Breastfeeding versus formula is a personal choice say doctors

To breastfeed or not to breastfeed? The sometimes contentious debate usually favours those on the pro-breastfeeding side, but some health providers now say people should be more understanding of all mothers.

'The stars have to align for [breastfeeding] to be the right decision for the woman,' says Dr. Unjali Malhotra

Pediatricians say exclusive breastfeeding for at least the first six months can help prevent diarrhea and pneumonia in infants and reduce the risk of infections, allergies and sudden infant death syndrome. (CBC News)

To breastfeed or not to breastfeed?

The sometimes contentious debate usually favours those on the pro-breastfeeding side, but some health providers now say people should be more understanding of all mothers.

The American Congress of Obstetricians and Gynaecologists released new guidelines Monday encouraging its members to support mothers whether or not they decide to breastfeed.

One women's health specialist agrees, saying there are many reasons why some mothers give their babies formula instead.

"In the end, yes of course we want people to breastfeed, but the stars have to align for it to be the right decision for the woman," said Dr. Unjali Malhotra, program director of a women's health residency training program at UBC.

Women may be unable to breastfeed due to milk not coming in, baby not latching, medication or other reasons, according to Malhotra.

Health Canada states on its website that breastfeeding is the "normal and unequalled method of feeding infants" and recommends breastfeeding for two years or more.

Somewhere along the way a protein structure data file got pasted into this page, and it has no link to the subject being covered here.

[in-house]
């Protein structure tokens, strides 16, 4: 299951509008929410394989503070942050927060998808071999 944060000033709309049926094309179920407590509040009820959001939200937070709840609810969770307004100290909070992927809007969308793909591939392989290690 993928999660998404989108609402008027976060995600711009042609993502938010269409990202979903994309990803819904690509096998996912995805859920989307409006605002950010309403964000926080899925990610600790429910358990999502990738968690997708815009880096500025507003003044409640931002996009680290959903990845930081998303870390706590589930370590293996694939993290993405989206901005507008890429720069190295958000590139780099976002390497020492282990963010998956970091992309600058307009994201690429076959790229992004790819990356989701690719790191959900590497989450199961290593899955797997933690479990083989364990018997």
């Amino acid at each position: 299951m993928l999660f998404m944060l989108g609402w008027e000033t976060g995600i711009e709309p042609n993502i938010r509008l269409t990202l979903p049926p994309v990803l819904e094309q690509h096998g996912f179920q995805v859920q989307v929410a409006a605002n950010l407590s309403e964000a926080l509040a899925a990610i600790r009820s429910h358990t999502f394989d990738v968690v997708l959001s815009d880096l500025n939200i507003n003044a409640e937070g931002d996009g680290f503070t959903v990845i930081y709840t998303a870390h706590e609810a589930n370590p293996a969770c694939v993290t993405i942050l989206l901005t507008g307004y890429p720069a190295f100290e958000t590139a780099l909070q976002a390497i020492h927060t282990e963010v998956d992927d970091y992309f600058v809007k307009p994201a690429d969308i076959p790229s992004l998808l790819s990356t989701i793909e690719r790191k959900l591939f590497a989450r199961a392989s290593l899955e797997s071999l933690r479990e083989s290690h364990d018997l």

Health authorities have emphasized the benefits of breastfeeding for years, but Malhotra points out that as recently as 10 years ago, they were encouraging mothers to give their infants formula.

'It's her body, her baby, her pregnancy'

Public shaming, no matter for which side, is not helpful for a new mother, said Malhotra.

"This time in a woman's life, pregnancy, postpartum, one of the times when I do feel a women is judged more than any other time in her life."

It appears the ACOB agrees, stating in its guidelines:

"She [the mother] is uniquely qualified to decide whether exclusive breastfeeding, mixed feeding or formula feeding is optimal for her and her infant."

No matter what the guidelines say in the coming decades, people should keep one thing in mind says Malhotra.

"It's her body, her baby, her pregnancy, and it's none of our business to be honest, as long as everyone's happy and health and there's no real medical indications or issues."


To listen to the full audio, click the link labelled: Breastfeeding versus formula is a personal choice says doctor.

Comments

To encourage thoughtful and respectful conversations, first and last names will appear with each submission to CBC/Radio-Canada's online communities (except in children and youth-oriented communities). Pseudonyms will no longer be permitted.

By submitting a comment, you accept that CBC has the right to reproduce and publish that comment in whole or in part, in any manner CBC chooses. Please note that CBC does not endorse the opinions expressed in comments. Comments on this story are moderated according to our Submission Guidelines. Comments are welcome while open. We reserve the right to close comments at any time.